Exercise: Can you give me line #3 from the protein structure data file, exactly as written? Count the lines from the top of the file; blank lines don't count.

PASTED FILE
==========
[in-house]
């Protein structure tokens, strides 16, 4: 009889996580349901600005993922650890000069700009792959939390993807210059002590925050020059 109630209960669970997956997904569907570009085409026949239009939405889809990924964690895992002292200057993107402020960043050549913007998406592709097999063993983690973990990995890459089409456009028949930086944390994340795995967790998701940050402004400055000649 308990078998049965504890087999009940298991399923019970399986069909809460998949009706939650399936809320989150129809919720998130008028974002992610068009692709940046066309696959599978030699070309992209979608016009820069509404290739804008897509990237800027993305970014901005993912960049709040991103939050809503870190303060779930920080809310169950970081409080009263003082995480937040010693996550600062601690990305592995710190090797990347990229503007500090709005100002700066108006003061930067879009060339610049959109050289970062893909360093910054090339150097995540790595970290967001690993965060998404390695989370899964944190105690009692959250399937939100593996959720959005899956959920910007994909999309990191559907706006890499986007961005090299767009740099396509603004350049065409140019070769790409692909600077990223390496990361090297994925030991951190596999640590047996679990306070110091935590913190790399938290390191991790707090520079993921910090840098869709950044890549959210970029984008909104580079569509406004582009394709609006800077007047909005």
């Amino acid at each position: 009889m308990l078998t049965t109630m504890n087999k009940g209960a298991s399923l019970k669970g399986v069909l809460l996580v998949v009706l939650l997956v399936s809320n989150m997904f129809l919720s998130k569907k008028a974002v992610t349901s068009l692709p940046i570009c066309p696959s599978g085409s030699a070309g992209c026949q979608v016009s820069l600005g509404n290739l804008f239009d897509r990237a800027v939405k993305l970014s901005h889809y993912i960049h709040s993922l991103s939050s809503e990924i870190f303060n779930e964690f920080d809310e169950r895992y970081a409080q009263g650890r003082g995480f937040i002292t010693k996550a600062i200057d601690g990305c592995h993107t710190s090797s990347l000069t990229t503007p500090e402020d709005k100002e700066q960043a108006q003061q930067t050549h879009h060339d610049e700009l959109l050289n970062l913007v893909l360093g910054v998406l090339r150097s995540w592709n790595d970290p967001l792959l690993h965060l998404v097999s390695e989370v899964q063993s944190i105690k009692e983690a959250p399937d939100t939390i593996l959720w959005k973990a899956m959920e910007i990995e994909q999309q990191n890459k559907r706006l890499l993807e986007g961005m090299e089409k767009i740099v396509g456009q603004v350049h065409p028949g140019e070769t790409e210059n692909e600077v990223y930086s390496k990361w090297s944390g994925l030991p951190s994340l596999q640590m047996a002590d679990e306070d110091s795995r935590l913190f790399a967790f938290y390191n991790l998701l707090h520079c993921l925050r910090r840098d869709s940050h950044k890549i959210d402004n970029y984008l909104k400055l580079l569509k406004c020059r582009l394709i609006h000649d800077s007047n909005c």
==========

């Amino acid at each position: 009889m308990l078998t049965t109630m504890n087999k009940g209960a298991s399923l019970k669970g399986v069909l809460l996580v998949v009706l939650l997956v399936s809320n989150m997904f129809l919720s998130k569907k008028a974002v992610t349901s068009l692709p940046i570009c066309p696959s599978g085409s030699a070309g992209c026949q979608v016009s820069l600005g509404n290739l804008f239009d897509r990237a800027v939405k993305l970014s901005h889809y993912i960049h709040s993922l991103s939050s809503e990924i870190f303060n779930e964690f920080d809310e169950r895992y970081a409080q009263g650890r003082g995480f937040i002292t010693k996550a600062i200057d601690g990305c592995h993107t710190s090797s990347l000069t990229t503007p500090e402020d709005k100002e700066q960043a108006q003061q930067t050549h879009h060339d610049e700009l959109l050289n970062l913007v893909l360093g910054v998406l090339r150097s995540w592709n790595d970290p967001l792959l690993h965060l998404v097999s390695e989370v899964q063993s944190i105690k009692e983690a959250p399937d939100t939390i593996l959720w959005k973990a899956m959920e910007i990995e994909q999309q990191n890459k559907r706006l890499l993807e986007g961005m090299e089409k767009i740099v396509g456009q603004v350049h065409p028949g140019e070769t790409e210059n692909e600077v990223y930086s390496k990361w090297s944390g994925l030991p951190s994340l596999q640590m047996a002590d679990e306070d110091s795995r935590l913190f790399a967790f938290y390191n991790l998701l707090h520079c993921l925050r910090r840098d869709s940050h950044k890549i959210d402004n970029y984008l909104k400055l580079l569509k406004c020059r582009l394709i609006h000649d800077s007047n909005c």